Voices on Project Management offers insights, tips, advice and personal stories from project managers in different regions and industries. The goal is to get you thinking, and spark a discussion. So, if you read something that you agree with - or even disagree with - leave a comment.
We've all been there. Portfolio managers have done their job of setting long-term objectives and a clear strategy. Projects have been selected and prioritized. And yet the organization is still having trouble gleaning real benefits — i.e., results that create business value and contribute to its strategic objectives — from projects and, subsequently, its portfolio.
This disconnect is often rooted in weak sponsorship, and that's often a result of project sponsors not knowing their roles. When that happens, they aren't able to support projects in a way that aligns a portfolio to the organization's grand strategic plan. Project sponsors are instrumental in a project's selection and categorization, allocating resources, and monitoring and communicating its progress to the highest rungs of an organization. As a high-level decision-maker, an effective project sponsor gives the portfolio more agility and flexibility to adapt and absorb changes.
While fostering the right kind of project sponsor won't happen overnight, it can start right away. To do so, executive-level management — many of which could be sponsors — should:
Make strategic planning a continuous and dynamic process
Appoint and assign a sponsor responsible for every business objective
Provide mentoring and coaching to sponsors, in addition to some portfolio and project management training
Project managers can also help sponsors support projects better by communicating in the same language. Project managers should translate technical issues (such as scope and deliverables) into tangible business results (i.e., return on investment, profit, revenue and costs) for sponsors. In this manner, sponsors and project managers together can handle the internal environment (project team and processes) and the external environment (organizational structure, strategy and market demands).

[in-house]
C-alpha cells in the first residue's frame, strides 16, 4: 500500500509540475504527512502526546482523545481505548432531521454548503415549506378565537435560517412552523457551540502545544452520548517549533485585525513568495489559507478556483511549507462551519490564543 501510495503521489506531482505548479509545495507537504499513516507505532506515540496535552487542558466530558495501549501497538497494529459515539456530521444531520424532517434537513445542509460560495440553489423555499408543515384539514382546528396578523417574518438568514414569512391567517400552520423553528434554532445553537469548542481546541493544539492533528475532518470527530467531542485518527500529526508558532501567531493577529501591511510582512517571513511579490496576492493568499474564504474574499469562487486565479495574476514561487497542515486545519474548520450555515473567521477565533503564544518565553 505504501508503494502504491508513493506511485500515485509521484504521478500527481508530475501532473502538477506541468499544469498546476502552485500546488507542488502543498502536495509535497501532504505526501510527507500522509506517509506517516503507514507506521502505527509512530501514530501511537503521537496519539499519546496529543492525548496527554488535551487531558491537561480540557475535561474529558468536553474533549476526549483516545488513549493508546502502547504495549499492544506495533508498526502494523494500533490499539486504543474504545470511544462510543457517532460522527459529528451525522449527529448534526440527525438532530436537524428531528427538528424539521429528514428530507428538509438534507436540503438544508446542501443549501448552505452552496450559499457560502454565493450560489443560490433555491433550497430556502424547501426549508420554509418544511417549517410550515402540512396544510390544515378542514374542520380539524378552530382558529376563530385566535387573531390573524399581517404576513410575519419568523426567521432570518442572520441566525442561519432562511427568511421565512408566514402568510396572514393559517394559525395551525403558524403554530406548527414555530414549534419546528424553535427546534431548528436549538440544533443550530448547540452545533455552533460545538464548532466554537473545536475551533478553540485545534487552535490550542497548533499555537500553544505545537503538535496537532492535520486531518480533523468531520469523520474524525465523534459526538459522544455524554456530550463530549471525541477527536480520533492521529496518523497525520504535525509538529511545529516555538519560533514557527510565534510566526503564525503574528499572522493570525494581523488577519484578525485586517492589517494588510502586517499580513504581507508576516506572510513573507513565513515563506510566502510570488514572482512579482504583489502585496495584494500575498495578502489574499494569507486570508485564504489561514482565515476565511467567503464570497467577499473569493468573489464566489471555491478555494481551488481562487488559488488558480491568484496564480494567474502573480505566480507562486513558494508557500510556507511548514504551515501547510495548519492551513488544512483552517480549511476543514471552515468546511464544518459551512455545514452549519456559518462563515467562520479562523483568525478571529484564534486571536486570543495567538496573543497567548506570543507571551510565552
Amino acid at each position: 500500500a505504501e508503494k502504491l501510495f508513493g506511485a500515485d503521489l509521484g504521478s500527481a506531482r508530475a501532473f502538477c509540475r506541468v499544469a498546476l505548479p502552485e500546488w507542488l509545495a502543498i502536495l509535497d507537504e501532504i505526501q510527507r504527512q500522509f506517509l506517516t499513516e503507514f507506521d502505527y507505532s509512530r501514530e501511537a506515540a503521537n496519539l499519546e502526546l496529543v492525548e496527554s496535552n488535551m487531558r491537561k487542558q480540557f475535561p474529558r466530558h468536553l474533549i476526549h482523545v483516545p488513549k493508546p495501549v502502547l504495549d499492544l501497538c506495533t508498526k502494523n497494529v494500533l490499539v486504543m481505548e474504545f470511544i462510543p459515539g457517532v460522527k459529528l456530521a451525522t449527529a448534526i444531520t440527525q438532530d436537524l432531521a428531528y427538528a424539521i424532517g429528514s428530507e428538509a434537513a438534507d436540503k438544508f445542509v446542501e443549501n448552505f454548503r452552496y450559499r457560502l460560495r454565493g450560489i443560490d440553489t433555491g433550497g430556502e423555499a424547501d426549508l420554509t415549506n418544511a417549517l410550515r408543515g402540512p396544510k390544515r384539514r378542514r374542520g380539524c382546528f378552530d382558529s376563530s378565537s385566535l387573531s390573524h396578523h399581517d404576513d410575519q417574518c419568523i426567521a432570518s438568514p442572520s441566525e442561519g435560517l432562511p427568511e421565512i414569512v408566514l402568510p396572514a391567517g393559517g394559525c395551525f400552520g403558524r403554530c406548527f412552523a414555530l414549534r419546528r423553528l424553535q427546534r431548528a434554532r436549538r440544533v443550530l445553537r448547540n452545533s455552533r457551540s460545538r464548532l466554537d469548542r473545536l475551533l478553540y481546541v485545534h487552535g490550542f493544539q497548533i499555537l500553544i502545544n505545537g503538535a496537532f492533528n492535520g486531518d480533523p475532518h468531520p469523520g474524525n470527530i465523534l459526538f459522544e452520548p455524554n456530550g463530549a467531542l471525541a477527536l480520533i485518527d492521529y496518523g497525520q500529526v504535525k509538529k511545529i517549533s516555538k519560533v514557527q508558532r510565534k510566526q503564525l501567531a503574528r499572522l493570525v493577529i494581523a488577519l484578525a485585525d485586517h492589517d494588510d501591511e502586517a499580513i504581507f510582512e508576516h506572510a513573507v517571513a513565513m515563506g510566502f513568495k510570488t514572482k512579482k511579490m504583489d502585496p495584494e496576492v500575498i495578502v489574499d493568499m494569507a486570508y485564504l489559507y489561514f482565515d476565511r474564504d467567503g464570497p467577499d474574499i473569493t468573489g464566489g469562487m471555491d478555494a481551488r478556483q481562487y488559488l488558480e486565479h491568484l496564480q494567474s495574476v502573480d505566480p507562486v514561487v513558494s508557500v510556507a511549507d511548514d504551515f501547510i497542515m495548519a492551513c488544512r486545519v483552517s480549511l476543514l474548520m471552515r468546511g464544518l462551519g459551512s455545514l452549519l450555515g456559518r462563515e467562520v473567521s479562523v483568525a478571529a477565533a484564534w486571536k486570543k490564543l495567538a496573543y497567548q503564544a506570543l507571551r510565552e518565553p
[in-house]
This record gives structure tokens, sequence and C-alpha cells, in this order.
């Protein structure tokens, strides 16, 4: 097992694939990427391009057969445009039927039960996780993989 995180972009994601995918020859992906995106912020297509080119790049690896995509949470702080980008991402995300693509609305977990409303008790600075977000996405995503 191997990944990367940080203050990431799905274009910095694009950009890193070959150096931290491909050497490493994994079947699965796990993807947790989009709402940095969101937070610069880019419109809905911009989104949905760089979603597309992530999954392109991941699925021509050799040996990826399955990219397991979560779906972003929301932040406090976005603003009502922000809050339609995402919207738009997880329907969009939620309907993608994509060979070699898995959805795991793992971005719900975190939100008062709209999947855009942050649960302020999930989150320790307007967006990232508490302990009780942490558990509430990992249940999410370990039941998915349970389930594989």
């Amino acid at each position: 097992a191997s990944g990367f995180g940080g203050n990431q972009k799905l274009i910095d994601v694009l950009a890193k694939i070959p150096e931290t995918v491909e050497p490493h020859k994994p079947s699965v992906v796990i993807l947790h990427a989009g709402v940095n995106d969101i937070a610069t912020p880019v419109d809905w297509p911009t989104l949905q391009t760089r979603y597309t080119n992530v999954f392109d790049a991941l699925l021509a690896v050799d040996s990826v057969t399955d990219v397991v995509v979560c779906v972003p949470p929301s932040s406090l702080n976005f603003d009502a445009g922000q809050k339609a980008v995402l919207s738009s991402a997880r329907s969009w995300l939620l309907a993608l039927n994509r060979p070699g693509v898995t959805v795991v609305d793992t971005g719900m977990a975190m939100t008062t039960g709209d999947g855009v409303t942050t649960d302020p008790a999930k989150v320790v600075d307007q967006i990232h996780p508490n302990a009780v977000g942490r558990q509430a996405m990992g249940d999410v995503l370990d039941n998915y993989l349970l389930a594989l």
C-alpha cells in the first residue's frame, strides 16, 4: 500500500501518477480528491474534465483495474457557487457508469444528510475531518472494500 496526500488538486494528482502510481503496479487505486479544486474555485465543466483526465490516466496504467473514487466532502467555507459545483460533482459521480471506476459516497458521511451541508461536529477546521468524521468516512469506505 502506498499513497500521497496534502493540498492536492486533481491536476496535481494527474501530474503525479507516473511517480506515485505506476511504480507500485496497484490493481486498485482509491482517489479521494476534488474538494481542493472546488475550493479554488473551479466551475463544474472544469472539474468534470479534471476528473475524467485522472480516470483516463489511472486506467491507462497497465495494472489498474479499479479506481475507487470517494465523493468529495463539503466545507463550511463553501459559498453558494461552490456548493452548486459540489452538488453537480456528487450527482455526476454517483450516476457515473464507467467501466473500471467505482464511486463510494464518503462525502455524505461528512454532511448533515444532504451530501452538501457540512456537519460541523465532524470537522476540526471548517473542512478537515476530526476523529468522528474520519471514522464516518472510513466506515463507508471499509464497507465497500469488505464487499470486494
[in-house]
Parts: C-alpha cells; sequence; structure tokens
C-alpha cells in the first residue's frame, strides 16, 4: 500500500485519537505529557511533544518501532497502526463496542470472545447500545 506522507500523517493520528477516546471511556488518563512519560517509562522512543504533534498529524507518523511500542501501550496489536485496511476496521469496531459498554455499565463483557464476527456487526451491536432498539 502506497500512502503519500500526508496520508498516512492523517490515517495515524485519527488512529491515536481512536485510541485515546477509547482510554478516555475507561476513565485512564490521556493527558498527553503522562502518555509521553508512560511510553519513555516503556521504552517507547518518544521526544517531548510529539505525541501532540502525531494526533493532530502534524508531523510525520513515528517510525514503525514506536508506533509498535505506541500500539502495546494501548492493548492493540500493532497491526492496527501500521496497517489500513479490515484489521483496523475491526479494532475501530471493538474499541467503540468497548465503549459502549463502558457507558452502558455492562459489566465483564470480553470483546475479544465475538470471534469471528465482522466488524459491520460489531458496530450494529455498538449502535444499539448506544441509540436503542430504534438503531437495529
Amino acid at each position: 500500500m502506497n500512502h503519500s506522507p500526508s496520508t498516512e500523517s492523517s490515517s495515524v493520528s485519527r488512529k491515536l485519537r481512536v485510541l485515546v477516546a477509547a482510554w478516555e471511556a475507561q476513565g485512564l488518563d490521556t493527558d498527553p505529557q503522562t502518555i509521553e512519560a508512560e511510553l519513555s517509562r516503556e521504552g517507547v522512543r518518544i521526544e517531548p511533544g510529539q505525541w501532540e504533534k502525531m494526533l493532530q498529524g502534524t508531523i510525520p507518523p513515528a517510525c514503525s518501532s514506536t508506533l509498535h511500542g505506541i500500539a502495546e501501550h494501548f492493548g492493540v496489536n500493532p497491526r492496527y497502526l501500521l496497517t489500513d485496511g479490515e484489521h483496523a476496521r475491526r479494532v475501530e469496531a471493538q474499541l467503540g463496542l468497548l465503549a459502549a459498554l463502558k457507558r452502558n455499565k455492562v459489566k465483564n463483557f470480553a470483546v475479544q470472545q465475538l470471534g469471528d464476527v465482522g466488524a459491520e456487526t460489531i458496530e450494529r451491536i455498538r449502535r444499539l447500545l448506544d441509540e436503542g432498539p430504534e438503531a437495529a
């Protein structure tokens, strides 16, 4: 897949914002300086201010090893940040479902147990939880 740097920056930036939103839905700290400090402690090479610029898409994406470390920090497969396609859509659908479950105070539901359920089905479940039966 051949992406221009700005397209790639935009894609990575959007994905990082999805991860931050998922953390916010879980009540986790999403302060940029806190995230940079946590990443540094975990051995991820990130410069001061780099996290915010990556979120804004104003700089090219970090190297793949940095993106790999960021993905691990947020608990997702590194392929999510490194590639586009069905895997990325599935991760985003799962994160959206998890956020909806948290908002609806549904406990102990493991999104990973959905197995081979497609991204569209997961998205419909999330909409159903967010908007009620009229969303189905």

Do you have strong project sponsorship in your organization? In your experience, can effective sponsorship boost the entire portfolio's performance?
From a vendor's perspective, project sponsorship is paramount to ensure sufficient support, investment, client engagement and involvement in client steering committees is given. Effective sponsorship is critical in a world of competing business resources and shrinking revenue. It determines which projects get the necessary profile, the required escalation and management support before it turns pear shape! The cost of remedial work if far more expensive than adequate sponsorship involvement (think legal fees and brand tarnishment!). The challenge here is how to find the right kind of sponsors for the set of projects/portfolio. We often mix up the criteria for sponsorship vs stakeholders. Just because the sponsorâ€™s area is significantly impacted by the projects delivery and also has to foot the bill, does make that person an adequate sponsor. Projects need sponsors that has an overall enterprise view of the collective business drivers, objectives, corporate vision and strategy to ensure that the portfolio of projects are â€˜sponsoredâ€™ holistically and not personally motivated by the individualâ€™s political objectives.
Thank you, Kit. As you said, effective sponsorship is critical, hands down. I agree with you that projects need sponsors with corporate vision, senior managers. Moreover, it is extremely important that they understand project management and its challenges. I see companies providing PM courses tailored to their sponsors. We did that and it improved our projectsÂ´ results a lot.
Mario H Trentim
Kit Leong, I couldn't agree more with you. You just described the role of a good sponsor. I also agree that it is a great challenge for organisations to develop or grow good sponsors. That's why many courses and trainings are been designed and delivered around the world. I personally teach a project management course dedicated to sponsors and senior management. The results so far are very promising. Thanks for your comment.
In multidimensional projects, with memberships from SMEs and leaders across a big organization, a sponsor map can help managers understand who can help push their objectives forward. Such a map helps the PM understand how each sponsor should be engaged. Additionally, a map helps the PM understand who in the team is connected to each of the various sponsors. Laying this map out will help the PM get in front of any issues and ensure that all the various sponsors are being utilized in a way that benefits the initiative at hand.